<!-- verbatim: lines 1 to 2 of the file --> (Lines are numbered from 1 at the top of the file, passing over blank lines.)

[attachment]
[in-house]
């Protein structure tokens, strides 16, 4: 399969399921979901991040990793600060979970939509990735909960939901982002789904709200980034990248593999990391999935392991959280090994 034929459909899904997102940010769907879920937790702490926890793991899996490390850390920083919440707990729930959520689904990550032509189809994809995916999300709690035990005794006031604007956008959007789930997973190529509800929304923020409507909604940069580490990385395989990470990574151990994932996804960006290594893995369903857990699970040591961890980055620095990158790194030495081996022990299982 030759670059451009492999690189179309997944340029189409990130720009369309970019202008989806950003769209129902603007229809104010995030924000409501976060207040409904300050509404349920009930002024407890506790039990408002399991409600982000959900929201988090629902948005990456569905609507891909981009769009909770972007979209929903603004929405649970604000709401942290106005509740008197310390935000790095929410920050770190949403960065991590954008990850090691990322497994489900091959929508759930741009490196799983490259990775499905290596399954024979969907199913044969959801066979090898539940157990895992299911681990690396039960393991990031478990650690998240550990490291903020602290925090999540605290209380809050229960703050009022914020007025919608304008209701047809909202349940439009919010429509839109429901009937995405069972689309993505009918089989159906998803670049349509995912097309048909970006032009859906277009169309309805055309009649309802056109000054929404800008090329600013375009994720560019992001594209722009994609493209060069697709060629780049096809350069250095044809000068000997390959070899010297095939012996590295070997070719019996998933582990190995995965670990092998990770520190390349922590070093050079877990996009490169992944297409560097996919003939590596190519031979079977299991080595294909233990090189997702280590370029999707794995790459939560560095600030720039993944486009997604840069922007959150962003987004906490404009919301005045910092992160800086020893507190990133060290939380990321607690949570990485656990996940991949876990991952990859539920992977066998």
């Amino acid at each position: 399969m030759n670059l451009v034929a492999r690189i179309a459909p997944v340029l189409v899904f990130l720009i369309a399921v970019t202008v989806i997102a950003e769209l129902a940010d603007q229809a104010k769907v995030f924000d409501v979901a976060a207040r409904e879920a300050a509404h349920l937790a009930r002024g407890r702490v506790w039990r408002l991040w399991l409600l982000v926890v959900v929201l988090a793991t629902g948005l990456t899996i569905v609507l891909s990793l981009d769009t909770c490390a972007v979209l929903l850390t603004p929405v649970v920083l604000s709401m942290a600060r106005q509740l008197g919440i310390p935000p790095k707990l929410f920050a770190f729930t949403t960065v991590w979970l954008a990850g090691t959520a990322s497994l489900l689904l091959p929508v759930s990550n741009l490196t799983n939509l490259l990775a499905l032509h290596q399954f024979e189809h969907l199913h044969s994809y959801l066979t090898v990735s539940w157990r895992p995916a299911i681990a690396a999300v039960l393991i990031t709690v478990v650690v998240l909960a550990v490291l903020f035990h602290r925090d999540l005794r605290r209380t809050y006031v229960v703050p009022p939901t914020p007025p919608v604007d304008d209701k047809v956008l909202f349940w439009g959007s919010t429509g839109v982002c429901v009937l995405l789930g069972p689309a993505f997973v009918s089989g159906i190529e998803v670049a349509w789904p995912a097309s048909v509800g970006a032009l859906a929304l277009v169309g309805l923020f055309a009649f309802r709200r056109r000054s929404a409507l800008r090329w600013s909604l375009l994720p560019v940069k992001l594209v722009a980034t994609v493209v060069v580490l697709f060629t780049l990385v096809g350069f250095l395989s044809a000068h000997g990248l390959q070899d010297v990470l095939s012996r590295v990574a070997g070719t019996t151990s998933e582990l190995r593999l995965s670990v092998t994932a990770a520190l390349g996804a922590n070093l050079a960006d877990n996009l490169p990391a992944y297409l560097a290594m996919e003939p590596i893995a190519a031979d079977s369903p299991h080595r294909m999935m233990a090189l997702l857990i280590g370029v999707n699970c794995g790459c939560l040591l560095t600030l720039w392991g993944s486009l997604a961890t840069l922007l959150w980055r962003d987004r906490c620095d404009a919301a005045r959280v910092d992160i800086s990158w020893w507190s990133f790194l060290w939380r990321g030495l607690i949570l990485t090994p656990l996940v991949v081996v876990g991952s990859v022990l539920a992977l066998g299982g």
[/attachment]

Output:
[in-house]
């Protein structure tokens, strides 16, 4: 399969399921979901991040990793600060979970939509990735909960939901982002789904709200980034990248593999990391999935392991959280090994 034929459909899904997102940010769907879920937790702490926890793991899996490390850390920083919440707990729930959520689904990550032509189809994809995916999300709690035990005794006031604007956008959007789930997973190529509800929304923020409507909604940069580490990385395989990470990574151990994932996804960006290594893995369903857990699970040591961890980055620095990158790194030495081996022990299982 030759670059451009492999690189179309997944340029189409990130720009369309970019202008989806950003769209129902603007229809104010995030924000409501976060207040409904300050509404349920009930002024407890506790039990408002399991409600982000959900929201988090629902948005990456569905609507891909981009769009909770972007979209929903603004929405649970604000709401942290106005509740008197310390935000790095929410920050770190949403960065991590954008990850090691990322497994489900091959929508759930741009490196799983490259990775499905290596399954024979969907199913044969959801066979090898539940157990895992299911681990690396039960393991990031478990650690998240550990490291903020602290925090999540605290209380809050229960703050009022914020007025919608304008209701047809909202349940439009919010429509839109429901009937995405069972689309993505009918089989159906998803670049349509995912097309048909970006032009859906277009169309309805055309009649309802056109000054929404800008090329600013375009994720560019992001594209722009994609493209060069697709060629780049096809350069250095044809000068000997390959070899010297095939012996590295070997070719019996998933582990190995995965670990092998990770520190390349922590070093050079877990996009490169992944297409560097996919003939590596190519031979079977299991080595294909233990090189997702280590370029999707794995790459939560560095600030720039993944486009997604840069922007959150962003987004906490404009919301005045910092992160800086020893507190990133060290939380990321607690949570990485656990996940991949876990991952990859539920992977066998």